Results for

Political Prisoner

Dare to Struggle, Dare to Win: Poems and Essays from the Philippine Struggle

Clarita Roja

1974

Dare to Struggle, Dare to Win: Poems and Essays from the Philippine Struggle

Clarita Roja

A book of essays and poems that were written by Mila Aguilar under the pseudonym Clarita Roja. A prolific poet and essayist, Aguilar was part of the underground movement. She was eventually arrested in 1984 and held in detention until 1986.

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Roja, Clarita. Dare to Struggle! Dare to Win: Poems and Essays from the Philippine Struggle. Manila: Limbagang Manggagawa, 1974.

Political Detainees of the Philippines Book 3

Task Force Detainees Philippines

1978

Political Detainees of the Philippines Book 3

Task Force Detainees Philippines

The 3rd annual edition of major updates including the experiences of political detainees during the Martial Law period. Compiled by the Task Force Detainees Philippines and likely recirculated in the United States by the Anti-Martial Law Coalition. [Scanned at UW-Madison Libraries]

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TFDP (Association of Major Religious Superiors in the Philippines, “Political Detainees of the Philippines Book 3,” Manila, 1978.

Families of Victims of Involuntary Disappearances, 1985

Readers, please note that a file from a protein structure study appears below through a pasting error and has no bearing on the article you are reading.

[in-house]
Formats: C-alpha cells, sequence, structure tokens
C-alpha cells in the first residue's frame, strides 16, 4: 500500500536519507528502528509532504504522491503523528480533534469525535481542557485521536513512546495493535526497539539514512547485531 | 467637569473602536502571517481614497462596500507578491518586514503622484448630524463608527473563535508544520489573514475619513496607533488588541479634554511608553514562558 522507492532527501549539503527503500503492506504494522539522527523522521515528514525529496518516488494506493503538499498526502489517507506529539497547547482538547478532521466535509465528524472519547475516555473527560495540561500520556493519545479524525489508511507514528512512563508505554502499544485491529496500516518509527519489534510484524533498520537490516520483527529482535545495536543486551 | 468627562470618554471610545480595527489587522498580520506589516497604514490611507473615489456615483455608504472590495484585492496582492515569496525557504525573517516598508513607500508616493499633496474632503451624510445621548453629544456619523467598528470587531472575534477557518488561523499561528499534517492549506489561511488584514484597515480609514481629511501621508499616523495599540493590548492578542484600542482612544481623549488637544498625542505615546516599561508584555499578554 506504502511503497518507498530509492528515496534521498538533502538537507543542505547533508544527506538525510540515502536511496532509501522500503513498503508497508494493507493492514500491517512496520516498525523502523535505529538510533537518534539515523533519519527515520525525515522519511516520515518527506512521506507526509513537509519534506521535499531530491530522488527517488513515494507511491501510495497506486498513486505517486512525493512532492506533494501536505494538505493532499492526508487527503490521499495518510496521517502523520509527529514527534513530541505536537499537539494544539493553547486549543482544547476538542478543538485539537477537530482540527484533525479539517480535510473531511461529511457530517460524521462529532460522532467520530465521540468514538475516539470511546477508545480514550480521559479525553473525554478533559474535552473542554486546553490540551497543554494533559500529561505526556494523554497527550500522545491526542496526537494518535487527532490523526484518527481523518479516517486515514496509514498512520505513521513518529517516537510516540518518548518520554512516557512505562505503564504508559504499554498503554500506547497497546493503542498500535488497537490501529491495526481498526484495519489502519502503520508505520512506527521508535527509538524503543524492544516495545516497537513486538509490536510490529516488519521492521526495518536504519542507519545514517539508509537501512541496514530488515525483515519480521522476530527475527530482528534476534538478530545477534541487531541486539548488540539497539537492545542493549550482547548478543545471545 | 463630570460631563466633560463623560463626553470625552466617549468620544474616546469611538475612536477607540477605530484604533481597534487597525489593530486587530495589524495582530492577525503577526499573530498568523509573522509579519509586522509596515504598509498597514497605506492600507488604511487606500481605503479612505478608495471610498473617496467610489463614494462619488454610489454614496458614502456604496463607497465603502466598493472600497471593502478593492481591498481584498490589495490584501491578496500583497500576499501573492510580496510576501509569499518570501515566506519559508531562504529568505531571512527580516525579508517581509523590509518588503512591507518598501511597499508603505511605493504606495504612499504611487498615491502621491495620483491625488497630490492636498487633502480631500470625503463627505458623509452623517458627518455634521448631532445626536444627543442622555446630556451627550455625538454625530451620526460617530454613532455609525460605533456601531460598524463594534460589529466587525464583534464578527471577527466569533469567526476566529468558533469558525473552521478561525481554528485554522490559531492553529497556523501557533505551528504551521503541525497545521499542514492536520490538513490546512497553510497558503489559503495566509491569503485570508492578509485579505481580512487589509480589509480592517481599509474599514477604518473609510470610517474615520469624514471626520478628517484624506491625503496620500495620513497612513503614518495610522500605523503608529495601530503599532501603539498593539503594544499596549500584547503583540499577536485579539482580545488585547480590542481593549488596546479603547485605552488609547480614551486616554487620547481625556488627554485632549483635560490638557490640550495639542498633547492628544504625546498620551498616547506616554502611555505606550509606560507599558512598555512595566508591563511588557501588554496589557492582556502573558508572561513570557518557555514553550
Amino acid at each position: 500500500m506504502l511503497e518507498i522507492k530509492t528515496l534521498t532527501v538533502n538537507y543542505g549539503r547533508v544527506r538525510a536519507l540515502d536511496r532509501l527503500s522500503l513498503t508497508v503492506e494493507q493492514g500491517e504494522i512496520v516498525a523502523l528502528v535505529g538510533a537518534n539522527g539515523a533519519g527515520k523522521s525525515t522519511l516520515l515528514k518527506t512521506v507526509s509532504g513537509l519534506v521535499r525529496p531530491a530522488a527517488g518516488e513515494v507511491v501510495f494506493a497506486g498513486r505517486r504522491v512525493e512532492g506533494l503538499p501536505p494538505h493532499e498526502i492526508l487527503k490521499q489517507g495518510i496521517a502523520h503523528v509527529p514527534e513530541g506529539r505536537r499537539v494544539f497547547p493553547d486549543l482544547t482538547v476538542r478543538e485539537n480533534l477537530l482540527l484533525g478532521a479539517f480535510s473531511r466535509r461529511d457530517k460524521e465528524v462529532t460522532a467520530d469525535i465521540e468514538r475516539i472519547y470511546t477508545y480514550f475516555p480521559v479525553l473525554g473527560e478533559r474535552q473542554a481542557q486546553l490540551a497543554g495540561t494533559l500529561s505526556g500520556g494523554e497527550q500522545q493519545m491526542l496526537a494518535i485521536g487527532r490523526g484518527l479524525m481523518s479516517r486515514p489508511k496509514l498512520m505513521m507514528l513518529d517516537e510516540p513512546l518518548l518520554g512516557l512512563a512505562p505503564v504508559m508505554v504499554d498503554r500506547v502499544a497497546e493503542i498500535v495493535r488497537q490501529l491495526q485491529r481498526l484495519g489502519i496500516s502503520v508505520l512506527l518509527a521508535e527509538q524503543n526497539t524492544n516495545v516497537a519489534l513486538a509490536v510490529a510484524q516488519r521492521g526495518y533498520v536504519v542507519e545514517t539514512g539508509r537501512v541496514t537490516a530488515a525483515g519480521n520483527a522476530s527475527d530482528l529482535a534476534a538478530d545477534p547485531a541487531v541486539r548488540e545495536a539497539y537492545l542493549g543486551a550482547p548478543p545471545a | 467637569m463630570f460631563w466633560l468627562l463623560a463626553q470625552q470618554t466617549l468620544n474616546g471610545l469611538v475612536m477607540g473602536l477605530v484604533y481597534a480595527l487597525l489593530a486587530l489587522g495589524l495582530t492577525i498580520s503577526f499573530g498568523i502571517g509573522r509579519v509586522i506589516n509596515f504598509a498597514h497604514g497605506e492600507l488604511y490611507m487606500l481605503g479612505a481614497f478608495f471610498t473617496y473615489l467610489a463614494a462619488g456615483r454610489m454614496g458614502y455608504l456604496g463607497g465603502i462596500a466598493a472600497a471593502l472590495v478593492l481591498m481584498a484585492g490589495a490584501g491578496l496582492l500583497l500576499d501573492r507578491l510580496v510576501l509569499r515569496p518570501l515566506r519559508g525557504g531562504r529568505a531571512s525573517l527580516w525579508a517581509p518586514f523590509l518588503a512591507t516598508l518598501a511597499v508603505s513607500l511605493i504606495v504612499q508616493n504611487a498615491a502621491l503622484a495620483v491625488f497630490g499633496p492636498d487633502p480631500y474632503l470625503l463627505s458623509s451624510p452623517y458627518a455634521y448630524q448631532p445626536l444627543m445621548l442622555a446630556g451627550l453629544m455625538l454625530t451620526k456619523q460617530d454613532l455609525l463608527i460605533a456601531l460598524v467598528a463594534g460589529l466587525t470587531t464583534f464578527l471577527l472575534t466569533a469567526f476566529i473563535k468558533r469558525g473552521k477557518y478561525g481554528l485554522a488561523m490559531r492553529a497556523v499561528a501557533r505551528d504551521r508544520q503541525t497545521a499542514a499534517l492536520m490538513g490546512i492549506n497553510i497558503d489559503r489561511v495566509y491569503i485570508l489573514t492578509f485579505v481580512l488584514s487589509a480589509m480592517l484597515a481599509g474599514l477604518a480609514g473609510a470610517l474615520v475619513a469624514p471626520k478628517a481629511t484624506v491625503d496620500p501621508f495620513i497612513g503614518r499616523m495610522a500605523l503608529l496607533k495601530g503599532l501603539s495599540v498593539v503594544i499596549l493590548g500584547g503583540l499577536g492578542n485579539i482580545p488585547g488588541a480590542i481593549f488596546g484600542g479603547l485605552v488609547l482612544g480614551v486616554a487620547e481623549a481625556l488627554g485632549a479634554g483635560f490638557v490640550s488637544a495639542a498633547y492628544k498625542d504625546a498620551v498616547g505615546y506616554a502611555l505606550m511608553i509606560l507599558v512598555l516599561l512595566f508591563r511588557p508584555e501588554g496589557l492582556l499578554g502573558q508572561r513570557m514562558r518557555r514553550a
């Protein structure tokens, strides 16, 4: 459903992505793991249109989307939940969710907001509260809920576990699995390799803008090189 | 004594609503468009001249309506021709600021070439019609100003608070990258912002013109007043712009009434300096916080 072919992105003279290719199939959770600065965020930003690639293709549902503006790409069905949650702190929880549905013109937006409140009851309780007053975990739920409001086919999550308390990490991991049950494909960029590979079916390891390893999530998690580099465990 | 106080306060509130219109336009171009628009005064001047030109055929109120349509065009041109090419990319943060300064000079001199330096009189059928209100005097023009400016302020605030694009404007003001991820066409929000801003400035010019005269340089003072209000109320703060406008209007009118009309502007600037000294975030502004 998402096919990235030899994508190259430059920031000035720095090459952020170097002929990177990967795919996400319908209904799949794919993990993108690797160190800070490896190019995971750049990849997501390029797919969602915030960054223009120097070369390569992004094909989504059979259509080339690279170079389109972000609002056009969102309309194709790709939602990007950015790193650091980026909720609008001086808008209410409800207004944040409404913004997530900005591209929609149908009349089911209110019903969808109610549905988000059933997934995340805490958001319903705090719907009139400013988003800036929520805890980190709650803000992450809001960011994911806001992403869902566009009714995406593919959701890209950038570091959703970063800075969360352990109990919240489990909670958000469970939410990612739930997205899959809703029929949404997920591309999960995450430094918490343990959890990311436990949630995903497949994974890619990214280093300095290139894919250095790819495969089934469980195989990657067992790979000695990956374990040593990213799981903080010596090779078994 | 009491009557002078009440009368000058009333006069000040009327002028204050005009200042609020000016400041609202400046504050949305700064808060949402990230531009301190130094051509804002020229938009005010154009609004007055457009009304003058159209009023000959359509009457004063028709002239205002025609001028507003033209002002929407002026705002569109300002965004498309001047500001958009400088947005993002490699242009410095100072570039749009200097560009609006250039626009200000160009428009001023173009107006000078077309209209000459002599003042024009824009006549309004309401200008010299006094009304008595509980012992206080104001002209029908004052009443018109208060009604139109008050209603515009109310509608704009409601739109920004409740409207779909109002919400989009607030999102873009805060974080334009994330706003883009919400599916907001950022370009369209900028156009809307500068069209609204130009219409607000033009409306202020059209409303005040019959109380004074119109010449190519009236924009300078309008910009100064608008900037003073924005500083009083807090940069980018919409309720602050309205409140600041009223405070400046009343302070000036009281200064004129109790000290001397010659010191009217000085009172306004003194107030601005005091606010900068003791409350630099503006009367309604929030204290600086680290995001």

FIND (Families of Victims of Involuntary Disappearances)

1985

Families of Victims of Involuntary Disappearances, 1985

FIND (Families of Victims of Involuntary Disappearances)

Newsletter announcing the creation of the organization FIND (Families of Victims of Involuntary Disappearances) in 1985. This organization is dedicated to the promotion and protection of the human rights of the victims of disappearances and their families.

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Families of Victims of Involuntary Disappearances, 1985.

Testament From A Prison Cell

Benigno S. Aquino

1984

Testament From A Prison Cell

Benigno S. Aquino

This brief but moving testament of one man’s convictions–a man self-described as “a humanist, a democrat and a romantic”–was written in a prison cell by one of the first political opponents to be arrested and held in military detention after Marcos established his totalitarian regime in the Philippines on September 22, 1972. Five years after his arrest, Aquino was sentenced to death by firing squad. What is presented here is Aquino’s elegant, reasoned defense of his political views (Christian Socialist), his outline for an ideal society (freedom of the individual is all-important), and a family history of patriotism (both his father and grandfather were “imprisoned for serving the Filipino people”). Bleeding through the text’s rationale and legalese is a current of unabashed passion from a man who believed in his cause.

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Aquino, Benigno S. Testament from a Prison Cell. Makati, Metro Manila, Philippines: [Benigno S. Aquino, Jr. Foundation], 1984.